Wineries shipping direct-to-consumer via UPS may be affected by a new holiday shipping surcharge.
For Direct to Consumer (DtC) wineries, the hot summer months trend to slower sales. Instead, it is the cooler and more festive winter months when DtC sales really peak. However, a recent announcement by UPS regarding a plan to add delivery surcharges this November and December may affect how wineries should plan for the holiday season.
What Did UPS Announce?
According to the June announcement, these shipping surcharges will apply:
- November 19 — December 2: an additional $0.27 will be applied to packages shipped through UPS Ground Residential.
- December 17 — 23: a $0.27 surcharge will again be applied on UPS Ground shipments; an additional $0.97 on both UPS 2nd Day and 3rd Day Air shipments; and an additional $0.81 charge on UPS Next Day Air.
The additional charges will also apply on all Large Packages and packages that exceed maximum size limits from November 19 through December 23.
According to the announcement, these additional rates are designed to mitigate the extra costs that the shipping company assumes during the holiday season. In 2016, UPS had an average daily volume of over 30 million packages during the holiday season. This is compared with an average daily volume of around 19 million packages the rest of the year.
To accommodate this significant increase in daily shipping, UPS hires about 95,000 seasonal employees. The surcharges, therefore, more reflect the great success of the online retail industry as much as the very real costs of home deliveries.
Towards the end of June FedEx announced that it does not have any current plans to institute a similar holiday surcharge. However, FedEx faces the same pressure as UPS to meet the holiday surge in shipping, resulting in much greater operational costs. So it is possible that FedEx may change its mind between now and the holidays and establish surcharges.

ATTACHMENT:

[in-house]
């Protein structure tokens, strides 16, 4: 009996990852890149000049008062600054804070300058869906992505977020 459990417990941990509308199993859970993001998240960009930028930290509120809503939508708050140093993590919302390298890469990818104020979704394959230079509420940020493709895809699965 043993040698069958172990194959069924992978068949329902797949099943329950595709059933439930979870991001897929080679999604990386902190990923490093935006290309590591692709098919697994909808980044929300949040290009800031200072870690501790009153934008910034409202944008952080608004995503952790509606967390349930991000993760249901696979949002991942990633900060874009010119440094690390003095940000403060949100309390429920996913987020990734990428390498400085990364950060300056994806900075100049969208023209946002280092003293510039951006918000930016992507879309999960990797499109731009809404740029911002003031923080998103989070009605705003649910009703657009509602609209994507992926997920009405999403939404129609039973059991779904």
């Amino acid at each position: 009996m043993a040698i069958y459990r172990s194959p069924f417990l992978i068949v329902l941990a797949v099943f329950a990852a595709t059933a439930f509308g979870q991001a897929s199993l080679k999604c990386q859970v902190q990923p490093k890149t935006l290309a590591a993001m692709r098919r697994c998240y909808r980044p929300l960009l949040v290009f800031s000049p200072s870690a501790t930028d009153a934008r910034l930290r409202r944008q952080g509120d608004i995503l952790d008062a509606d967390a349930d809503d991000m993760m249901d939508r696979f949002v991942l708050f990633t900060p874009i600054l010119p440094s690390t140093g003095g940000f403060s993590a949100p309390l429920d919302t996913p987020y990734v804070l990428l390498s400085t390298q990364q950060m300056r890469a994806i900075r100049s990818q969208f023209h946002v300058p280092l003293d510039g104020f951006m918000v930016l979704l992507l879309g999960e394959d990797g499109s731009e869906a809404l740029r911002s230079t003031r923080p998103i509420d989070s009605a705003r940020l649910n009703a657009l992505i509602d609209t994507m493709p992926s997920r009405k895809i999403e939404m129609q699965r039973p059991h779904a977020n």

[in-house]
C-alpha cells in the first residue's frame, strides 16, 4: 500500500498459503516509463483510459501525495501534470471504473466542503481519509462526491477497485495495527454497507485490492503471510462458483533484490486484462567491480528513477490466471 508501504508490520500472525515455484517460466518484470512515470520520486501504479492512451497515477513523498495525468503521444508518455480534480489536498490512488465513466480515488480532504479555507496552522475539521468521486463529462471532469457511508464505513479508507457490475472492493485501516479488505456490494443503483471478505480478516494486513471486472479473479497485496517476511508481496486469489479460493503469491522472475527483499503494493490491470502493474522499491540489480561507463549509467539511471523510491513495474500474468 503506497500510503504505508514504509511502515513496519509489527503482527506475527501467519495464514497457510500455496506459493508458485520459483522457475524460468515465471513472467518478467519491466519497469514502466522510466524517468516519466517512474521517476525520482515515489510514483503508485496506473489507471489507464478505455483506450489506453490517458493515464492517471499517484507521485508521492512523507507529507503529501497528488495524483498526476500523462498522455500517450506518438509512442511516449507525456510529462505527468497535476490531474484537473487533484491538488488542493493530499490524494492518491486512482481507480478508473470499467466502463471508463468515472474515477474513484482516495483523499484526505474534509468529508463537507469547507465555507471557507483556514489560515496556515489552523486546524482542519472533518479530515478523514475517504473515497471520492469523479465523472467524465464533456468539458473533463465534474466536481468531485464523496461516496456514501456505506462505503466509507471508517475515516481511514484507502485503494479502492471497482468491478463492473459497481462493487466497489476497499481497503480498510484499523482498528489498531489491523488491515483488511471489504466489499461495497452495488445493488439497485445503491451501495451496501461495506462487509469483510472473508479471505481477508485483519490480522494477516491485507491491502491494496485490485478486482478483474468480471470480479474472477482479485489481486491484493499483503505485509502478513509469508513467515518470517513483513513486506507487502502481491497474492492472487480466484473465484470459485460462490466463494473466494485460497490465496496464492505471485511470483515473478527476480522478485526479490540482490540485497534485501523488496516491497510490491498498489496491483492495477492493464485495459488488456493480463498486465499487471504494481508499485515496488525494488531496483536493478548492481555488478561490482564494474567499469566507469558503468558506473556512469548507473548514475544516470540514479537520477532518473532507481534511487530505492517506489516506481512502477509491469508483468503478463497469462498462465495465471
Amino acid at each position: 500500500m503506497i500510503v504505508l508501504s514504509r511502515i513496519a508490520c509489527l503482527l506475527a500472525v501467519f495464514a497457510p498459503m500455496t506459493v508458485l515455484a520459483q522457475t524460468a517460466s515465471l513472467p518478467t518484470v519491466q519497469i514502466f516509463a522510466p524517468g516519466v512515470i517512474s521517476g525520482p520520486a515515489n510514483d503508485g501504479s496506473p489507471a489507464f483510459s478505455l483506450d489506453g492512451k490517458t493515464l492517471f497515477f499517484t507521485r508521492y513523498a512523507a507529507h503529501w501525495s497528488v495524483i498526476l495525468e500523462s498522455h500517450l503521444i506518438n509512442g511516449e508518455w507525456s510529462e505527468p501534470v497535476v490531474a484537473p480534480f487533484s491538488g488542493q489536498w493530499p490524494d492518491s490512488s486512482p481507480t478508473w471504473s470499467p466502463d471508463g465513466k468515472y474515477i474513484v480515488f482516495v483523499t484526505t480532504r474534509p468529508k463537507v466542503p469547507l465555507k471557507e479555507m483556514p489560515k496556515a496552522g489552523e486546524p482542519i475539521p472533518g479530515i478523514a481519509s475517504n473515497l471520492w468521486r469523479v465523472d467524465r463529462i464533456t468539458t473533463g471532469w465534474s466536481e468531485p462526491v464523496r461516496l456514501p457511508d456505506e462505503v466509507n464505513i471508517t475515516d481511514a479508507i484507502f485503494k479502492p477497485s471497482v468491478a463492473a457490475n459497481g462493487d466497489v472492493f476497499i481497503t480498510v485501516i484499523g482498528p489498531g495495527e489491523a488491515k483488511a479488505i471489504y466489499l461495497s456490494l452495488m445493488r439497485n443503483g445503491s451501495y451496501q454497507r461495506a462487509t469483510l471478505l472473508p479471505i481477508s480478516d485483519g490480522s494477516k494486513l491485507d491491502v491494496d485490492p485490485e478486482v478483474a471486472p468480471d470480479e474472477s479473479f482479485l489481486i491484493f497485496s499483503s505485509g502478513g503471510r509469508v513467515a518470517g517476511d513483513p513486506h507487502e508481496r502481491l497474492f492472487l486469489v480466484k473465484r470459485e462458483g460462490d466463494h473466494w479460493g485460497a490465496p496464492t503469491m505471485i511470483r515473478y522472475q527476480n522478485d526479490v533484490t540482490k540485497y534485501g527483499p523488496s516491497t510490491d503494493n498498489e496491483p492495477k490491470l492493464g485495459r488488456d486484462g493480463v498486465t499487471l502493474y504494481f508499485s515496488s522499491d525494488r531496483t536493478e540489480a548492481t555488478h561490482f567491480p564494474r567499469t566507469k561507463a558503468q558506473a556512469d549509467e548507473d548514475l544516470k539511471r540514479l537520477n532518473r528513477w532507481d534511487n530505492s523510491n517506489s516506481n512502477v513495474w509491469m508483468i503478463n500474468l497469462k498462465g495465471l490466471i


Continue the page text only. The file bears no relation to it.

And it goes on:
What Does This Mean For DtC Wineries?
Since these surcharges won’t apply until much later this year, there is plenty of time to anticipate and plan for their effects. The biggest consideration, really, is how much these surcharges may affect your bottom line. The answer depends on how you charge for shipping costs.
If you charge customers with the actual cost of shipping, then they’ll see a slight bump for shipments in November and December. Shipping costs for DtC wine are generally on the more expensive side (because of the weight of wine), so a 27 or 97 cent bump may not be too noticeable.
If you provide a flat fee for shipping, you may choose to absorb the extra costs. Or, you may decide to raise that fee for certain weeks later this year.
Direct-to-consumer wineries are largely prohibited from offering any free incentives to customers, which includes free shipping. But many wineries still do offer vastly reduced or merely nominal shipping charges. In which case the concern of whether the winery will take on the cost of the surcharge itself would apply.
Alternatively, encouraging customers to make their holiday purchases earlier in the year — say in October — could be the best way to go all around. Everyone would avoid the surcharge fee, consumers could assure that they’ll get their holiday wine in time, and UPS would benefit by having a reduced package load at what is otherwise a very busy time of year.